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Many figures from the U.K.’s politically vocal entertainment world decried the result of the British election Thursday, a vote that saw the Boris Johnson-led Conservative Party win a resounding majority (Hugh Grant tweeted, “There goes the neighbourhood”).
The win gives Johnson a clear mandate for Brexit, enabling him to push his Brexit Withdrawal Bill through British parliament before the end of the year and leave the European Union with a deal January 2020.
The U.K.’s departure from the EU has been widely condemned by the film and TV sector since the initial referendum in 2016, with many pointing to agreements such as the Creative Europe program and issues surrounding immigration. The U.K.’s vibrant VFX industry is one that is heavily reliant on a skilled European workforce, and there have been fears that this would be impacted.
But there may be a silver lining to the manner of Johnson’s victory. As well as — finally — offering clarity on Brexit, his resounding majority means he no longer has to pander to the more ardent Brexiteers, such as Nigel Farage’s Brexit Party (who failed to win a single seat). And this should mean that a “hard Brexit,” severing all ties with the EU and taking the U.K. out of the single market, is less likely.
“So we’re not going to see a hard Brexit at any time next year and we probably won’t see it at all,” says Claire Enders of Enders Analysis, who suggests issues regarding free movement of labor may also be less severe. “I think Boris is now in a position to move towards the center on immigration, because the Brexit Party melted and their one thing was immigration.”
The U.K. is currently in the midst of a production boom for both film and high-end TV, largely thanks to extremely competitive tax reliefs that have seen studio space at a premium and major studios increase their production spend in the country. The Conservatives have pledged to continue to support these incentives schemes.
But another significant factor in the boom has been the value of the pound, which dropped dramatically following the referendum and saw the U.K. become a far cheaper place to invest. Thursday’s election result led to a surge in the pound against the dollar, rising to its highest since May 2018 and a three-and-a-half-year high against the euro. But such a rise shouldn’t result in any fall in inward investment, claims Enders.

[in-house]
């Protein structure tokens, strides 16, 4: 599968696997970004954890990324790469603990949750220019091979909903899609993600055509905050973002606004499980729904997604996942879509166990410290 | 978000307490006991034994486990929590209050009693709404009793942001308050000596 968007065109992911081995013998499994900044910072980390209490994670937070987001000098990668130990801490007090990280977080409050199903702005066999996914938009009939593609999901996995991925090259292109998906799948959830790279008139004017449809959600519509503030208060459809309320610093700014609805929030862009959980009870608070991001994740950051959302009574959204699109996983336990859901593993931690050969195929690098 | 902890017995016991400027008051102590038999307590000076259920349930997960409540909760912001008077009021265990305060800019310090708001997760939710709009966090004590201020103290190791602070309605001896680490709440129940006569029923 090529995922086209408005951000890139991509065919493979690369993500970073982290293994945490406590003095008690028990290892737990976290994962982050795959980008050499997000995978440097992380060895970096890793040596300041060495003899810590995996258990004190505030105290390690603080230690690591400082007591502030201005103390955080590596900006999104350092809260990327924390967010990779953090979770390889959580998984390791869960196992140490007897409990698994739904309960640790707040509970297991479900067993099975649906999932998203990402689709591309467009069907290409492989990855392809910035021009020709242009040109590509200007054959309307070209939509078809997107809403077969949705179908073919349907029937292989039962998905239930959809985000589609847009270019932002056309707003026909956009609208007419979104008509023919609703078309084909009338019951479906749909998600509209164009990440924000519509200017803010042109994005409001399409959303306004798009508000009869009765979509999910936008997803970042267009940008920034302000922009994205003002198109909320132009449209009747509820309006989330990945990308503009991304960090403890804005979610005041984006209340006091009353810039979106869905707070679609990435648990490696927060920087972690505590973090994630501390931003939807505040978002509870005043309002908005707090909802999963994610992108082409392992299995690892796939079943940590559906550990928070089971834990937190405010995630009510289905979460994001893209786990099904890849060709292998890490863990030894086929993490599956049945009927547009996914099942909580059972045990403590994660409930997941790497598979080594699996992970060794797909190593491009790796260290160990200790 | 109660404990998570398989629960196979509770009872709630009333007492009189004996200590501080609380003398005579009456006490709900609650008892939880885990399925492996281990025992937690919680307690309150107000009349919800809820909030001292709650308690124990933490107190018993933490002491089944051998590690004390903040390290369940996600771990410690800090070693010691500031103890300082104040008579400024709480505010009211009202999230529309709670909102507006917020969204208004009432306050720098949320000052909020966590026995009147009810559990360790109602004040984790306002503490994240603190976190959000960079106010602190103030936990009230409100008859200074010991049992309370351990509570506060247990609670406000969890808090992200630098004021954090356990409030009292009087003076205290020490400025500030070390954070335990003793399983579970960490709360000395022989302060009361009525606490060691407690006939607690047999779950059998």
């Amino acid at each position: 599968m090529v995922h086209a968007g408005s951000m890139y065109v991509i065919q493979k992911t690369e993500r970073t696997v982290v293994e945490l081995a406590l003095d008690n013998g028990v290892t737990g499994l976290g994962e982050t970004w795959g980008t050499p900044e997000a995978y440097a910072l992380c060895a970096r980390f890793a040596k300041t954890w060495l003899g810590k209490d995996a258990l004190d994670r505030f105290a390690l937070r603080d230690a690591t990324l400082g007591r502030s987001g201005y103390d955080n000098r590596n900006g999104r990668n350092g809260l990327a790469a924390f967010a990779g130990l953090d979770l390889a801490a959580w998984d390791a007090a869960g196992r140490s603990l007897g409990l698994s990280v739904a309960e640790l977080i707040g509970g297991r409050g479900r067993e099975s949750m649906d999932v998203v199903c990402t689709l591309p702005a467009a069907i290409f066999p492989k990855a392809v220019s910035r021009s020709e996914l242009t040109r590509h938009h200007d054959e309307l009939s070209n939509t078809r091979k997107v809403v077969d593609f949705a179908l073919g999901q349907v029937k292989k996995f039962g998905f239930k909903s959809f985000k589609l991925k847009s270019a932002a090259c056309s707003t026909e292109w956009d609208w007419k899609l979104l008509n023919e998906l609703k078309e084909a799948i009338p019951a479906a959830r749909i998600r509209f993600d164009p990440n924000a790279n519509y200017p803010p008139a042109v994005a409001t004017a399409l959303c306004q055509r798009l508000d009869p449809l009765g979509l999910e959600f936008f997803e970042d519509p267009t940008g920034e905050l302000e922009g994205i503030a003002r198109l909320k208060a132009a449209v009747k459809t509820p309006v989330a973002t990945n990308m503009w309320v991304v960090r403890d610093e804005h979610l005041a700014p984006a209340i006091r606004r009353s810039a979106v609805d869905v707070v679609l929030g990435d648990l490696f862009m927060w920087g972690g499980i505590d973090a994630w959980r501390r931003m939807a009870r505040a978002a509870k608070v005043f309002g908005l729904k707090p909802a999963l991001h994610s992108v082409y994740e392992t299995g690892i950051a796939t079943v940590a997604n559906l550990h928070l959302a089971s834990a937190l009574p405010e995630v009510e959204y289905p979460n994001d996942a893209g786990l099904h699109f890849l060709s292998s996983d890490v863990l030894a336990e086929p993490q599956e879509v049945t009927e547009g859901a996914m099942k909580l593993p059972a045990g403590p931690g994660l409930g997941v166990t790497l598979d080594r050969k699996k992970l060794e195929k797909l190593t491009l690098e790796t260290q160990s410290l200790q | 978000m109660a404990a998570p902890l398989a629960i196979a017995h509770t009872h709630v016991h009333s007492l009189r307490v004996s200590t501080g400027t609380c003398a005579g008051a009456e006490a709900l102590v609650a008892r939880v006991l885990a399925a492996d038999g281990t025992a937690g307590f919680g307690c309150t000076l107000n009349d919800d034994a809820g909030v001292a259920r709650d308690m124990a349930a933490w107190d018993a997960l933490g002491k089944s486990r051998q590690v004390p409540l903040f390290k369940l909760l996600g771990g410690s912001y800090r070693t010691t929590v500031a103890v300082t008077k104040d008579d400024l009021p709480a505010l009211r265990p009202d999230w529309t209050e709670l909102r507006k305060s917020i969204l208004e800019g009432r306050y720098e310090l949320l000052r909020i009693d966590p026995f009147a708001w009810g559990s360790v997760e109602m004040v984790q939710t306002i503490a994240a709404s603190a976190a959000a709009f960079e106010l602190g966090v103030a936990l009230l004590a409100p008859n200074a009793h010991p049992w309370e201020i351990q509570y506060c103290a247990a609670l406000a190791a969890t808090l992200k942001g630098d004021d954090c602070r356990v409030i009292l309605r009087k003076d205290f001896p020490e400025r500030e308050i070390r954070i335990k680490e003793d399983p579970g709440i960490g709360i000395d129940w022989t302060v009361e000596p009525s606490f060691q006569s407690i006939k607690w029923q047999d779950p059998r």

“Productions that are committed are going to be committed anyway, and the U.K. has such myriad talent,” she says, also pointing to the fact that the production boom began when the pound was significantly higher. The strengthening of the currency alongside clarity over Brexit could, she suggests, even present the U.K.as a more attractive and confident proposition for investment capital from the U.S.
“So we could see things like ITV becoming a target again,” she says of the U.K. network, in which Liberty Global already owns a 9.9 percent stake, with rumors of it increasing its share.
But there was one note of extreme caution from Johnson’s victory, one surrounding his recent treatment of the British press and fears that he could begin to emulate the U.S. President when it came to lashing out when it didn’t serve his needs.
“Boris has been markedly and extraordinarily aggressive towards the media,” says Enders.
During the election campaign Johnson had a spat with most of the main U.K. broadcasters: with Sky when it “empty-chaired” Conservative chairman James Cleverly after he didn’t turn up for an interview; with Channel 4 when Johnson refused to attend a climate change debate and they replaced him with a melting block of ice; and repeatedly with the BBC, having refused to be interviewed by its top political presenter Andrew Neil.
Last week Johnson even threatened to take away the BBC’s license fee, which provides the broadcaster with its funding (already hit by the Conservative’s decision to remove free licenses for the over-75s and force the BBC to take responsibility for their payment).
“You have to ask yourself whether that kind of approach to funding a TV media organization still makes sense in the long term, given the way other media organizations manage to fund themselves,” Johnson said, speaking on the same day he sparked condemnation for his response to a photo of a sick 4-year-old sleeping on the floor of a hospital, which had been shown to him by a BBC reporter.
“This thin-skinned behavior of aggression towards the media we’ve never witnessed of any Prime Minister,” says Enders. “We’ve never had a Trumpian Prime Minister. And it would be a shame if someone with such a large majority feels the need to behave in a Trumpian way now that the election is over.”
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